Israeli Airstrikes On Southern Lebanon Grow In Intensity Amid Reports Of Army Infiltration


By Najia Houssari

In an unprecedented development in the ongoing hostilities between Israel and Hezbollah on the southern Lebanese front, the Israeli army said on Tuesday that “its special forces infiltrated southern Lebanon and cleared mines in the village of Aita Al-Shaab.”

Hezbollah quickly denied the incident, which would represent a significant escalation of a conflict that now has been going on for 101 days alongside the Israeli military action in Gaza. The militant group said its “forces are present along the border strip and are capable of confronting any attempt.”

A source from the UN Interim Force in Lebanon said: “We have not received any report of Israeli infiltration across the border with Lebanon and we are currently investigating the matter.”

Local media reports from the border region described “an attempt by a force of three Israeli soldiers to breach the barbed wire fence separating Lebanon and the Israeli side, and infiltrate toward Lebanese territory, but Hezbollah members detected them and prevented them from doing so, so they withdrew.”

Meanwhile Israeli aircraft dropped leaflets over the town of Kfarkela for the second time. Addressed to “residents of the south,” they said that “missiles are being launched from this area by the terrorist Hezbollah. Such terrorist operations will lead to a harsh response. For your safety, do not be a party to terrorist acts in your backyards.”

Some residents who have not yet fled the area scoffed at the leaflets on social media, while others decided to leave and seek refuge elsewhere. More than 75,000 people so far have been displaced, moving away from villages and towns in the deep south for fear of becoming caught up in fighting along the border.

Israeli air attacks grew in intensity in border regions on Tuesday, with more than 20 strikes targeting areas around Hula, Wadi Saluki, Wadi Hujeir, the Rab Thalathine-Taybeh road, and Aita Al-Shaab, causing terror among residents as buildings shook.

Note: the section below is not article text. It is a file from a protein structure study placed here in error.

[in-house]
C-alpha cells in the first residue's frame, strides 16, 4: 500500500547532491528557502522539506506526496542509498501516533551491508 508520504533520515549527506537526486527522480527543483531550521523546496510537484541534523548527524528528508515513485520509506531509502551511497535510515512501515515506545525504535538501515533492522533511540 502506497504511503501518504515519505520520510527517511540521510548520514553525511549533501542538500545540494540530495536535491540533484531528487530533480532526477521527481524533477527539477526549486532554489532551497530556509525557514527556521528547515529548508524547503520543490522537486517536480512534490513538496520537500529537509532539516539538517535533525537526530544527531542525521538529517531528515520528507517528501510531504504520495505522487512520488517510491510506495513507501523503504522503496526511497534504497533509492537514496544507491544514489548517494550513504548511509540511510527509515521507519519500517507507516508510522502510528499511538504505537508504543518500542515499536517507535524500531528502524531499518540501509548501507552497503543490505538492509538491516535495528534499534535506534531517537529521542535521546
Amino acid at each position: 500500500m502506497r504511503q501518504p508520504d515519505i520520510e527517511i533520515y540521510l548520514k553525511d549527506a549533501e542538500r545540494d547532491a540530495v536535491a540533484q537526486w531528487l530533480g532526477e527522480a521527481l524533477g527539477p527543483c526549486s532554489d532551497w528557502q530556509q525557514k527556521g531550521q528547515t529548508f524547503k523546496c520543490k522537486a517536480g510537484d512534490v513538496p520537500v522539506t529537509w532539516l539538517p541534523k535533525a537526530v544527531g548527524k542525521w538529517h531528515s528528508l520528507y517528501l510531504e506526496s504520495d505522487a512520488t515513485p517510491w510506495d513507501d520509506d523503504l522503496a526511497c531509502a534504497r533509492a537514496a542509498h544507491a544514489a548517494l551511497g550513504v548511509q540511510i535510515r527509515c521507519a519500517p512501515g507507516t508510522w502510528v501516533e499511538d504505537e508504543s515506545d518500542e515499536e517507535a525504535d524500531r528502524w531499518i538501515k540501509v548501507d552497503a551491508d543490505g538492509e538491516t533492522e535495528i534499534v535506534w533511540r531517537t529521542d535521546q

In addition, Israeli artillery shelling targeted Moutran Hill in Hamames, Wadi Al-Bayad and Mays Al-Jabal, and a Merkava tank reportedly bombarded the town of Kfarkela with phosphorus shells. A house in the border town of Abbasiya was hit by a tank attack and caught fire.

There were fears for Mahmoud Yaqoub, a shepherd, and his sister who went missing during the Israeli raids on the village of Hula and its surrounding areas. After a few hours, however, he resurfaced and posted a message on social media saying that they had “sought refuge in a cave beneath a mountain.”

On Tuesday morning, sirens sounded in eight Israeli settlements in Upper Galilee as the Israeli army suspected a drone attack had been launched from Lebanon. In the afternoon, sirens sounded in Ramot Naftali, a settlement near the border.

Israeli forces said they have “targeted 150 Hezbollah cells in southern Lebanon responsible for launching missiles and drones since the beginning of the confrontations.”

The Israeli Public Broadcasting Corporation reported “a major army assault in Wadi Saluki, south of Lebanon” in which “dozens of targets were simultaneously attacked.”

Hezbollah said it attacked “a group of Israeli soldiers to the east of the Evin Menachem settlement using missiles.”

During a meeting with the Canadian ambassador to Lebanon, Stefanie McCollum, Lebanon’s caretaker foreign minister, Abdallah Bou Habib, said that authorities in Beirut recently sent a letter to the UN in an attempt to take the initiative and develop a serious vision to ensure the stability of the country’s southern borders.

“We expect active countries to support this initiative to safeguard regional peace and security, and prevent any further escalation of conflict in the Middle East,” he added

The letter, sent about a week ago, reads: “We should not seek half-solutions in our region. Give peace a chance through the full and comprehensive implementation of international resolutions that support the creation of an independent Palestinian state, with East Jerusalem as its capital.”

It called on the UN Security Council to ensure the full implementation of Resolution 1701, and secure international guarantees. Resolution 1701 was adopted by the council in 2006 with the aim of resolving the war that year between Israel and Hezbollah.

The letter also urged the UN to support efforts by “the Lebanese state to extend its authority over the entire Lebanese territory by strengthening the armed forces and enhancing their deployment south of the Litani River in cooperation with UNIFIL, to ensure that no weapons remain without the approval of the Lebanese government.”

Arab News

Arab News is Saudi Arabia's first English-language newspaper. It was founded in 1975 by Hisham and Mohammed Ali Hafiz. Today, it is one of 29 publications produced by Saudi Research & Publishing Company (SRPC), a subsidiary of Saudi Research & Marketing Group (SRMG).

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